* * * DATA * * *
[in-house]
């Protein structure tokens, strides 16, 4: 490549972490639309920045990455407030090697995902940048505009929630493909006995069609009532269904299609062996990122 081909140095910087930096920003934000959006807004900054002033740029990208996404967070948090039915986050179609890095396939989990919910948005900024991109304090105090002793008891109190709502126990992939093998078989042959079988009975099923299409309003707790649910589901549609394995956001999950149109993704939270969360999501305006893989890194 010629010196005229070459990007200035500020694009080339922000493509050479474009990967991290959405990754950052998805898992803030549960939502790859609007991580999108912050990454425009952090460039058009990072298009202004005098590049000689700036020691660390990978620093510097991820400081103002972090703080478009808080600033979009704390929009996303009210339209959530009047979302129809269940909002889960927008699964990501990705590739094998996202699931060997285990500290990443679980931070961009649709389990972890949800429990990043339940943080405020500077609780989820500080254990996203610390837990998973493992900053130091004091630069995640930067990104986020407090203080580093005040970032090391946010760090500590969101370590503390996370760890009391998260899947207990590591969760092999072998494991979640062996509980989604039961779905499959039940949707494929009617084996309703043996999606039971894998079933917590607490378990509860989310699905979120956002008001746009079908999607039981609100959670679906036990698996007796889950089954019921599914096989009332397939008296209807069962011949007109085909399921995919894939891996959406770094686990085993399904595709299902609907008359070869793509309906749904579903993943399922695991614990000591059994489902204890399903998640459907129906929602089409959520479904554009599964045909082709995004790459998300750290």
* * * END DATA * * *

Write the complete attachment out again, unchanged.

[in-house]
């Protein structure tokens, strides 16, 4: 490549972490639309920045990455407030090697995902940048505009929630493909006995069609009532269904299609062996990122 081909140095910087930096920003934000959006807004900054002033740029990208996404967070948090039915986050179609890095396939989990919910948005900024991109304090105090002793008891109190709502126990992939093998078989042959079988009975099923299409309003707790649910589901549609394995956001999950149109993704939270969360999501305006893989890194 010629010196005229070459990007200035500020694009080339922000493509050479474009990967991290959405990754950052998805898992803030549960939502790859609007991580999108912050990454425009952090460039058009990072298009202004005098590049000689700036020691660390990978620093510097991820400081103002972090703080478009808080600033979009704390929009996303009210339209959530009047979302129809269940909002889960927008699964990501990705590739094998996202699931060997285990500290990443679980931070961009649709389990972890949800429990990043339940943080405020500077609780989820500080254990996203610390837990998973493992900053130091004091630069995640930067990104986020407090203080580093005040970032090391946010760090500590969101370590503390996370760890009391998260899947207990590591969760092999072998494991979640062996509980989604039961779905499959039940949707494929009617084996309703043996999606039971894998079933917590607490378990509860989310699905979120956002008001746009079908999607039981609100959670679906036990698996007796889950089954019921599914096989009332397939008296209807069962011949007109085909399921995919894939891996959406770094686990085993399904595709299902609907008359070869793509309906749904579903993943399922695991614990000591059994489902204890399903998640459907129906929602089409959520479904554009599964045909082709995004790459998300750290």